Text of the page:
On Stellar Spectrometry

Fr. Angelo Secchi
  • Article
  • 4 pages
  • Level: high school and above

This is an 1868 paper by Fr. Angelo Secchi, who conducted pioneering research into the nature of stars and whose work laid the foundations for the modern Vatican Observatory.  Here Fr. Secchi groups stars by the characteristics of their spectra, noting that stars seem to fall into a certain number of types.  He writes, “We have therefore, without doubt, in the heavens a grand fact, the fundamental distinction between the stars according to a small number of types; this opens a field for very many important cosmological speculations.”  He also notes that observing the spectra of stars can tell us something about their motions.  Indeed, studying the motions of stars by means of their spectra has yielded all sorts of information about them, including whether they have planets orbiting them.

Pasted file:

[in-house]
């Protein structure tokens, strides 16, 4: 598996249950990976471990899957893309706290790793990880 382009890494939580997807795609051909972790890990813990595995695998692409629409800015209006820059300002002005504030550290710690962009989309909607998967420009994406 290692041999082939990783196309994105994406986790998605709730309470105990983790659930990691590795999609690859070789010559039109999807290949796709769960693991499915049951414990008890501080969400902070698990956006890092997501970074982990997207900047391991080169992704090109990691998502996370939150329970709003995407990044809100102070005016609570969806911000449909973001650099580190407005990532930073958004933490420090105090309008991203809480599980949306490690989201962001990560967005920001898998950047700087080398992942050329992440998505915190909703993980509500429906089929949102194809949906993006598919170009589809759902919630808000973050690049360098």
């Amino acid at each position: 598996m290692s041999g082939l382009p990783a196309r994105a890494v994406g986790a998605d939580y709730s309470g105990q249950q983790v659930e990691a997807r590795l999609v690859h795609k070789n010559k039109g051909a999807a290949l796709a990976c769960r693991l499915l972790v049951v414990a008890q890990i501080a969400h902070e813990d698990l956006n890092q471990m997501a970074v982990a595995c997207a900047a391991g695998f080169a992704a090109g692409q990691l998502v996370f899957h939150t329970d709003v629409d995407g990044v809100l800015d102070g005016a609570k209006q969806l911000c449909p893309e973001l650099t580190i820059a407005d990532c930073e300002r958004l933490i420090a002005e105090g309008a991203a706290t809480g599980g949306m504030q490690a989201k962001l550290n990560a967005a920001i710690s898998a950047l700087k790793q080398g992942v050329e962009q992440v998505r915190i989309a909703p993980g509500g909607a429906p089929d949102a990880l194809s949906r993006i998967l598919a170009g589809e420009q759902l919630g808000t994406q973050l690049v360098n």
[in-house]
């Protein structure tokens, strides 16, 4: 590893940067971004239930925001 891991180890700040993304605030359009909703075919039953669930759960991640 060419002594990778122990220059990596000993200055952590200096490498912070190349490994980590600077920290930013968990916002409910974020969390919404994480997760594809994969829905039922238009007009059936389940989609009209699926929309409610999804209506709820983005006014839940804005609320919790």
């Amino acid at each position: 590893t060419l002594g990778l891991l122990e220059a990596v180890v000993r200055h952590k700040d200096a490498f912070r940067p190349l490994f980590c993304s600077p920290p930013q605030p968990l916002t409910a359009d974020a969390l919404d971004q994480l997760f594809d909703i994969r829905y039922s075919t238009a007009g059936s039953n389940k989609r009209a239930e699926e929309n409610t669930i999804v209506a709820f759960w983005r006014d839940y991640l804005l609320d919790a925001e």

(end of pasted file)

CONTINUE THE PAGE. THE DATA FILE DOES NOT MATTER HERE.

Fr. Secchi’s paper was published in the Report of the Thirty-Eighth Meeting of the British Association for the Advancement of Science [1868].

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